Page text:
Amidst the singer’s raw shrieks there’s a certain beauty and tranquility to be found in the sombre melodies; the soft guitar tunes working with the atmospheric keyboards to create a pleasant and (dare I say it) “relaxing” effect. Only Skin is a good example of just how well the other instruments diffuse and soften the blow to the eardrums that were caused by the harsh vocals. It’s a delicate balance which is very hard to maintain but these guys make it work. In fact it’s fair to say that the predominant and often the only black metal elements here are the vocals because the music itself is rather mild and more akin to radio-friendly rock than extreme metal. For example, the atmospheric and serene She’s Drawing Mountains is one of those; without the shrieking vocals it would be just a pleasant instrumental track which you could easily play in a café. Gleam caught my attention as one of the few tracks on here which has that catchy, “rocking” tinge to it thanks to the keyboards, making it one of the more memorable tracks on here.

Overall, the main problem that I have with this release is that there is very little distinction between the tracks. You can go through over half of the album without even noticing the songs change. An Autumn For Crippled Children tend to play it safe and stick to the same tried and tested formula of non-offensive, melancholic and pleasant-sounding, atmospheric metal with black metal shrieks. It works well as a background noise to tune into whilst you’re concentrating on something else.

3/5

Iza Raittila

Soilwork – The Ride Majestic

Posted in CD, Metal with tags , , , on 18th August 2015 by Pieni

Soilwork
“The Ride Majestic”
Melodic death metal
Release: 28th August 2015
Via Nuclear Blast Records

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Soilwork haven’t had the need to prove themselves to me for a long time now. After albums such as “Figure Number Five”, “Stabbing The Drama” or the previous “The Living Infinite”, they’ve achieved a solid rank on my list of bands. But I confess I didn’t think they could impress me more either. Well I’m biting my tongue right now.

The richness in details was taken to the next level and the result is a classy mix of extreme rhythms with vibrant melodies. The first title track (yes, first – there are two, although the second adds “(Aspire Angelic)”, to make the difference) is the bridge between “The Ride Majestic” and “The Living Infinite”, given the similarity in riffs and licks. If you listen to one album after the other, this track makes a smooth, natural transition between them. Because “Alight The Aftermath” will then sound like an outburst of power; way faster, way heavier, way darker.

“Death In General”, on the other hand, is the least heavy track (which doesn’t necessarily mean light). Its composition is too enthralling and seductive, the drums achieving a tribal beat on a couple of occasions, and Mr. Speed showing he can do whatever he wants with his voice.

The bluesy intro of “Enemies In Fidelity”, which underlines some further parts in an otherwise thrash/death composition. The earworm-ish chorus and break of “Petrichor By Sulphur”. The epic, extreme piece that “The Phantom” is through and through (definitely my favorite). The sharpness of “The Ride Majestic (Aspire Angelic)”, in contrast with the gloominess of “Whirl Of Pain”. A gloominess that continues on “All Along Echoing Paths” but at a heavier pace. The mosher-friendly of “Shining Lights”, featuring a massive guitar work. And the deep grand finale of “Father And Son Watching The World Go Down”. Eleven new tracks, all majestic indeed.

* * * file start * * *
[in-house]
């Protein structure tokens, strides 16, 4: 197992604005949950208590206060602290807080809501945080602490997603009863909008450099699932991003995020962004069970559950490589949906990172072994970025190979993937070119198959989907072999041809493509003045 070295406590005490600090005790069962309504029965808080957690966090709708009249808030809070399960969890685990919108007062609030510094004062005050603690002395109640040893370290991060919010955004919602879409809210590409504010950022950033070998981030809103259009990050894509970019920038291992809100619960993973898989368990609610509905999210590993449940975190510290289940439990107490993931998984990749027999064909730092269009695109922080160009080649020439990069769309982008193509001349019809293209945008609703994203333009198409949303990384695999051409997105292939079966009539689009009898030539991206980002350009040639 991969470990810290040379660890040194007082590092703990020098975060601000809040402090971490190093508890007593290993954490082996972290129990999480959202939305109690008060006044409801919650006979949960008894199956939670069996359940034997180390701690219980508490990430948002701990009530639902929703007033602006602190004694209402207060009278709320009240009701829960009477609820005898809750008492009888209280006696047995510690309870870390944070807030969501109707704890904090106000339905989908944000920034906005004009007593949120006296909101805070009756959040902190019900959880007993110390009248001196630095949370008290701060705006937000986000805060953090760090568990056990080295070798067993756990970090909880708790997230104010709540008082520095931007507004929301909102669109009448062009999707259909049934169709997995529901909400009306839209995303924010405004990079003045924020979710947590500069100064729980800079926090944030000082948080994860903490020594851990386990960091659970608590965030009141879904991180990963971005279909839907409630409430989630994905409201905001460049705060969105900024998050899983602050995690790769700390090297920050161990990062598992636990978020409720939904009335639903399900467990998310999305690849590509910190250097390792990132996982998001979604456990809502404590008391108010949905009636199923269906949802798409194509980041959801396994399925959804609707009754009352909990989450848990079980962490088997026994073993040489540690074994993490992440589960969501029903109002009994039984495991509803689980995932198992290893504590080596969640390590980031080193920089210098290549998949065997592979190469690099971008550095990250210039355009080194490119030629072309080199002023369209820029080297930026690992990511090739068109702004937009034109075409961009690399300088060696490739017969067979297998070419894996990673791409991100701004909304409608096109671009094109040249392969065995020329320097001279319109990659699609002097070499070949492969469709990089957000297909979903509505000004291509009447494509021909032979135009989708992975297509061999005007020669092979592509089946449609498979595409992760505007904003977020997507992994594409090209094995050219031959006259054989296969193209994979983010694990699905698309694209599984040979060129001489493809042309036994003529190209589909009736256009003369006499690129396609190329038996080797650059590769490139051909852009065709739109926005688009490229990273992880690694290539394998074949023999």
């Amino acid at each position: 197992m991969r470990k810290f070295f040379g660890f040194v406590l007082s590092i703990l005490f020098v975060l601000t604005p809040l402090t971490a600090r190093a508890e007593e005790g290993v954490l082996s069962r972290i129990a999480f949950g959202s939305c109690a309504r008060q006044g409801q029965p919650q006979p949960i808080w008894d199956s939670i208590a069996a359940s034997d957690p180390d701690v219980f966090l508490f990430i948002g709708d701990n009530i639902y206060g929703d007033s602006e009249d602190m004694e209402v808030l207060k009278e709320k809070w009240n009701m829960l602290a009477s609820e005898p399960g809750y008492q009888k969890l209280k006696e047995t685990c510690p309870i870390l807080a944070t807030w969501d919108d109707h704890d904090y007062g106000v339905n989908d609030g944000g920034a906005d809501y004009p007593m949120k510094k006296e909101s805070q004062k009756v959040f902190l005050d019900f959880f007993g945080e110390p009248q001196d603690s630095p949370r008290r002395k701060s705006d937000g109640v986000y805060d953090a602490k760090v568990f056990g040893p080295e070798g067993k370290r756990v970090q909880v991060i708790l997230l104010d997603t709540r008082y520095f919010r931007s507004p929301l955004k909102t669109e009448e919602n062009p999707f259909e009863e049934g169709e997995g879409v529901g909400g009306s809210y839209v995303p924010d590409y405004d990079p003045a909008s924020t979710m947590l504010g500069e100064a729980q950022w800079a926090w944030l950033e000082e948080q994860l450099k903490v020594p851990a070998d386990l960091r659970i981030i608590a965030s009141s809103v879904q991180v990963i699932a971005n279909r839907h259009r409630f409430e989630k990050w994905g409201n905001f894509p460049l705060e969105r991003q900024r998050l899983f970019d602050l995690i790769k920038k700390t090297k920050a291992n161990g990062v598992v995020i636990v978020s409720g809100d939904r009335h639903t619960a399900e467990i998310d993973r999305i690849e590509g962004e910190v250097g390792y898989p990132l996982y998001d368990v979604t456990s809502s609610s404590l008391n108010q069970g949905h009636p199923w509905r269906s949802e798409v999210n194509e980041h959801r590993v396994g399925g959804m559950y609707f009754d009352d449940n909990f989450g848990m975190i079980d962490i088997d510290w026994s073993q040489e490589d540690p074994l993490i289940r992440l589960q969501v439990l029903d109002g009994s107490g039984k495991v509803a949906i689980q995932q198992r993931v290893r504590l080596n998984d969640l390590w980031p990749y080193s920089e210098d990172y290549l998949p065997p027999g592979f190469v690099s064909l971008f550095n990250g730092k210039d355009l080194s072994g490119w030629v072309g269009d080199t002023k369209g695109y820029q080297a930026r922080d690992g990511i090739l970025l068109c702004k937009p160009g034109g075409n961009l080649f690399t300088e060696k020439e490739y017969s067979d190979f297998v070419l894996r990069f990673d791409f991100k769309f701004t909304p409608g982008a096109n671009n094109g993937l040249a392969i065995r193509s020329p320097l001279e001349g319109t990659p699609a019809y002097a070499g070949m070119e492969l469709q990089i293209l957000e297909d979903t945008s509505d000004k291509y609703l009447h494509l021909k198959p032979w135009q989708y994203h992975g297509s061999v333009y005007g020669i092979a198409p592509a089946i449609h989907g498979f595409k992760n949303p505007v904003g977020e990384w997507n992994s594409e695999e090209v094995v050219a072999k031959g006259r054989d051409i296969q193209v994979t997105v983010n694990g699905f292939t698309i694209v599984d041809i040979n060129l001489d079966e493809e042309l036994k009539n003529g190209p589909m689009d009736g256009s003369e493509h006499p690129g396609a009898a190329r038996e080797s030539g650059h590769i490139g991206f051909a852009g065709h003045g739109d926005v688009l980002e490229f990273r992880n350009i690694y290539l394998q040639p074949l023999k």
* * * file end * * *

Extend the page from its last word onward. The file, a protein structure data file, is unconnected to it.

5/5

Renata “Pieni” Lino

Blackwelder – Survival of The Fittest

Posted in CD, Metal with tags , , , on 16th August 2015 by izaforestspirit

Blackwelder
Survival of the Fittest
Released 24th April 2015
Power Metal
Released via Gold Core Records/ ZYX Music

‘Survival of the Fittest’ is the debut album from the international power metal super group Blackwelder. The band features Ralf Scheepers of Primal Fear as well as former members of Gamma Ray, Angra and Yngwie J. Malmsteen. Blackwelder was originally formed by the American heavy metal guitarist Andrew Szusc (Seven Serafim) back in 2012.

So, after reviewing some melancholic Gothic doom metal lately, I decided that it was time to lighten things up a bit. It is still summer after all, the sun is shining and everyone is out there sunbathing, swimming in the nearby lake or river or heating up the BBQ. There’s no better music for times like this than power metal. My personal power metal collection is limited to a handful of Sonata Arctica albums along with several releases by Sabaton and Helloween. Having said that, I have been to a Primal Fear show a few years ago, so when I heard about their singer’s new project I decided to check it out.

First up is The Night of The New Moon which is packed with lots of catchy guitar riffage and fast drumming paired with Ralf Scheepers’s high pitched, storytelling vocals. As far as this genre goes, Blackwelder’s signature sound tends to be a little slower than the speed-power metal style of Primal Fear and more akin to that of Helloween. They do pick up the pace at times though, such as the ultra fast “catch this if you can” guitar shredding at the start of Freeway of Life or the headbanging-friendly guitar solo at the start of Remember The Time.

Yet no matter how fast or aggressive the music gets, the vocals remain melodic and the chorus of each track is easy to sing along to. With Flying Colors is a good example of just how well the vocals fit in with the rest of instruments. Whilst the song is still very guitar-driven, the vocals are powerful enough to make the chorus linger in your head and to tempt you to start headbanging along to the tune.